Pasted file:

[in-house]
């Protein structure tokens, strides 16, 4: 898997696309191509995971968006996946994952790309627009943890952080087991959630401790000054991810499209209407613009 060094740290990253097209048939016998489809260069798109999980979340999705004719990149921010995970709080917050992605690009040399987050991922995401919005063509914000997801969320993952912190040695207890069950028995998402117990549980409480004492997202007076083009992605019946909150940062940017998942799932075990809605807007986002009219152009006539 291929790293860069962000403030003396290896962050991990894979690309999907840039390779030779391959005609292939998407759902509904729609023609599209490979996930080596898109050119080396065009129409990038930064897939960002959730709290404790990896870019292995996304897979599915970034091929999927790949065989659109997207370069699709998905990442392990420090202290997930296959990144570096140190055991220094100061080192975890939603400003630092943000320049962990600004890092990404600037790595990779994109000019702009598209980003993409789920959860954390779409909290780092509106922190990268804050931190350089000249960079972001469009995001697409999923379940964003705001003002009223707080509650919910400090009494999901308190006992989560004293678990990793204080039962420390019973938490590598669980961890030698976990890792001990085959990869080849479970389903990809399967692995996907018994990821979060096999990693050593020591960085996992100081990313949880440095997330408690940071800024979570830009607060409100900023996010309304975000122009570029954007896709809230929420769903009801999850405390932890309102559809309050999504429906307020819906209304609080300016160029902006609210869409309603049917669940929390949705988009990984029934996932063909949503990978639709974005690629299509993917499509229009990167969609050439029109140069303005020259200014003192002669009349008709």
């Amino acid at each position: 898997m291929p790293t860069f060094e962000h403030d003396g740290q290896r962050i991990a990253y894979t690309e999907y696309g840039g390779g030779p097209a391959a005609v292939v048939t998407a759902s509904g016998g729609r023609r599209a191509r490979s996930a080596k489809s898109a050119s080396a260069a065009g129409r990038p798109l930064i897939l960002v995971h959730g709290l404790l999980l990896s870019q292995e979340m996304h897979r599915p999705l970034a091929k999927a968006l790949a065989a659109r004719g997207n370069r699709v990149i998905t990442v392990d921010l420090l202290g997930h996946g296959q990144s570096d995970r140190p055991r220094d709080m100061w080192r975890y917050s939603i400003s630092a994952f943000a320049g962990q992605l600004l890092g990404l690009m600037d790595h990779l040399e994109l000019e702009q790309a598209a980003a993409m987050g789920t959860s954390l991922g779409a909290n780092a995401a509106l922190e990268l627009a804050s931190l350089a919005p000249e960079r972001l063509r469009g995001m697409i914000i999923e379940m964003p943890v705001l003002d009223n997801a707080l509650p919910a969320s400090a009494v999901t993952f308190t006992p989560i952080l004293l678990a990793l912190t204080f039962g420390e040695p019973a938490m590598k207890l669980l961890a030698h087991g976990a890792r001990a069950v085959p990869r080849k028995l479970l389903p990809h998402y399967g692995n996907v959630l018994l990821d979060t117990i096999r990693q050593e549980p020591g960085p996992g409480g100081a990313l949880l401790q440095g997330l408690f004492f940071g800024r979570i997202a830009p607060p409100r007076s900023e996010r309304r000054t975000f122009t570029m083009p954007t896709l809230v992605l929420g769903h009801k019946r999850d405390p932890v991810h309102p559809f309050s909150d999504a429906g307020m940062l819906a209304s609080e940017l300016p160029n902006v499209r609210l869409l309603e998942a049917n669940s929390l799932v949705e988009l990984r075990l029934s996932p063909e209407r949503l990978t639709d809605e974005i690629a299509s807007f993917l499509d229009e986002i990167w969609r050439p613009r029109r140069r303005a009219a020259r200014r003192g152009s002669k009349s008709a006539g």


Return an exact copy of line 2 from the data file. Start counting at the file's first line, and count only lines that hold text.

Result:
């Protein structure tokens, strides 16, 4: 898997696309191509995971968006996946994952790309627009943890952080087991959630401790000054991810499209209407613009 060094740290990253097209048939016998489809260069798109999980979340999705004719990149921010995970709080917050992605690009040399987050991922995401919005063509914000997801969320993952912190040695207890069950028995998402117990549980409480004492997202007076083009992605019946909150940062940017998942799932075990809605807007986002009219152009006539 291929790293860069962000403030003396290896962050991990894979690309999907840039390779030779391959005609292939998407759902509904729609023609599209490979996930080596898109050119080396065009129409990038930064897939960002959730709290404790990896870019292995996304897979599915970034091929999927790949065989659109997207370069699709998905990442392990420090202290997930296959990144570096140190055991220094100061080192975890939603400003630092943000320049962990600004890092990404600037790595990779994109000019702009598209980003993409789920959860954390779409909290780092509106922190990268804050931190350089000249960079972001469009995001697409999923379940964003705001003002009223707080509650919910400090009494999901308190006992989560004293678990990793204080039962420390019973938490590598669980961890030698976990890792001990085959990869080849479970389903990809399967692995996907018994990821979060096999990693050593020591960085996992100081990313949880440095997330408690940071800024979570830009607060409100900023996010309304975000122009570029954007896709809230929420769903009801999850405390932890309102559809309050999504429906307020819906209304609080300016160029902006609210869409309603049917669940929390949705988009990984029934996932063909949503990978639709974005690629299509993917499509229009990167969609050439029109140069303005020259200014003192002669009349008709």